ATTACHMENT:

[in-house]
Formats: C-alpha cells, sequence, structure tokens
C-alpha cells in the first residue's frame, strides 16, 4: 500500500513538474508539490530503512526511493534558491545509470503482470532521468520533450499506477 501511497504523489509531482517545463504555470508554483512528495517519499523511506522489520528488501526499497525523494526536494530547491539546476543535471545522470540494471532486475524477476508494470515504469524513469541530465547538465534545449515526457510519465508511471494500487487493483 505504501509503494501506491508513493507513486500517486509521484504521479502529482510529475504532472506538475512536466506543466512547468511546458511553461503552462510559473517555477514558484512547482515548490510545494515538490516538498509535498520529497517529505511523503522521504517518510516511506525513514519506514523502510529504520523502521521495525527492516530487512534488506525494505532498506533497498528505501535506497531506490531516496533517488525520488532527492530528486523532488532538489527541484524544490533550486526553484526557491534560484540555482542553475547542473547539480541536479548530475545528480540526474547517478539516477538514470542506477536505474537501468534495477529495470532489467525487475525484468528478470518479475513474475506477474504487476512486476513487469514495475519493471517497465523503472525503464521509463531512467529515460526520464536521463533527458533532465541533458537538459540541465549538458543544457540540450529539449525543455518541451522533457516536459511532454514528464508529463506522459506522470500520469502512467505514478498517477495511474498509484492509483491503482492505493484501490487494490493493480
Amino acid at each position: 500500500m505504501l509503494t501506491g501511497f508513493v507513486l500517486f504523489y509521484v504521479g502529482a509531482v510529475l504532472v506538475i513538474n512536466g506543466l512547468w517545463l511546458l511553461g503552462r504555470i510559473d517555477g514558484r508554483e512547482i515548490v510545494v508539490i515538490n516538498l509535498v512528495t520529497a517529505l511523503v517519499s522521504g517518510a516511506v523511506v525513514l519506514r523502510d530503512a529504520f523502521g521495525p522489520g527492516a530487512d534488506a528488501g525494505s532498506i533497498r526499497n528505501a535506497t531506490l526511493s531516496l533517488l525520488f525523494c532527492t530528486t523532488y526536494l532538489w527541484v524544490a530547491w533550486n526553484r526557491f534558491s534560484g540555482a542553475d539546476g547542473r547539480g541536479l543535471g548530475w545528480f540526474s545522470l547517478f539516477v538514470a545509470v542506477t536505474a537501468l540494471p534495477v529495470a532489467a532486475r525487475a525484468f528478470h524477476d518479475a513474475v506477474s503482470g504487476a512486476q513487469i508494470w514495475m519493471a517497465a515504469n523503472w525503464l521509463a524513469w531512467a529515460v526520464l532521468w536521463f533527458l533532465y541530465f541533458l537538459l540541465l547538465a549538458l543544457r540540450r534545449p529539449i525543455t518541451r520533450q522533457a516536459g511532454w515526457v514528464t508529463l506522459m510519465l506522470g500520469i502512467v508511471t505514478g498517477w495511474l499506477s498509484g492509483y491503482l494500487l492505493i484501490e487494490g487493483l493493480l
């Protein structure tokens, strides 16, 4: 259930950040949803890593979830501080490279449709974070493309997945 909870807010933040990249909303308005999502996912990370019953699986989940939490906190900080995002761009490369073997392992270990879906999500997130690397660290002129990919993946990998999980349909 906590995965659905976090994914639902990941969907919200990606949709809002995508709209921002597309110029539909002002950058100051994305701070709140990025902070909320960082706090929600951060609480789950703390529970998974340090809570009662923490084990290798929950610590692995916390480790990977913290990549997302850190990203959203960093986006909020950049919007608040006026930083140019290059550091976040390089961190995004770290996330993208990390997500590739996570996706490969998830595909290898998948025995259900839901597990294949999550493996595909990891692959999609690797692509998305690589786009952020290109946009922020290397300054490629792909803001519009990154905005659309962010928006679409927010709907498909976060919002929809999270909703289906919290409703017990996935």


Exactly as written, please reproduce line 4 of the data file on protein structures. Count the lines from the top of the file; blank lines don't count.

Amino acid at each position: 500500500m505504501l509503494t501506491g501511497f508513493v507513486l500517486f504523489y509521484v504521479g502529482a509531482v510529475l504532472v506538475i513538474n512536466g506543466l512547468w517545463l511546458l511553461g503552462r504555470i510559473d517555477g514558484r508554483e512547482i515548490v510545494v508539490i515538490n516538498l509535498v512528495t520529497a517529505l511523503v517519499s522521504g517518510a516511506v523511506v525513514l519506514r523502510d530503512a529504520f523502521g521495525p522489520g527492516a530487512d534488506a528488501g525494505s532498506i533497498r526499497n528505501a535506497t531506490l526511493s531516496l533517488l525520488f525523494c532527492t530528486t523532488y526536494l532538489w527541484v524544490a530547491w533550486n526553484r526557491f534558491s534560484g540555482a542553475d539546476g547542473r547539480g541536479l543535471g548530475w545528480f540526474s545522470l547517478f539516477v538514470a545509470v542506477t536505474a537501468l540494471p534495477v529495470a532489467a532486475r525487475a525484468f528478470h524477476d518479475a513474475v506477474s503482470g504487476a512486476q513487469i508494470w514495475m519493471a517497465a515504469n523503472w525503464l521509463a524513469w531512467a529515460v526520464l532521468w536521463f533527458l533532465y541530465f541533458l537538459l540541465l547538465a549538458l543544457r540540450r534545449p529539449i525543455t518541451r520533450q522533457a516536459g511532454w515526457v514528464t508529463l506522459m510519465l506522470g500520469i502512467v508511471t505514478g498517477w495511474l499506477s498509484g492509483y491503482l494500487l492505493i484501490e487494490g487493483l493493480l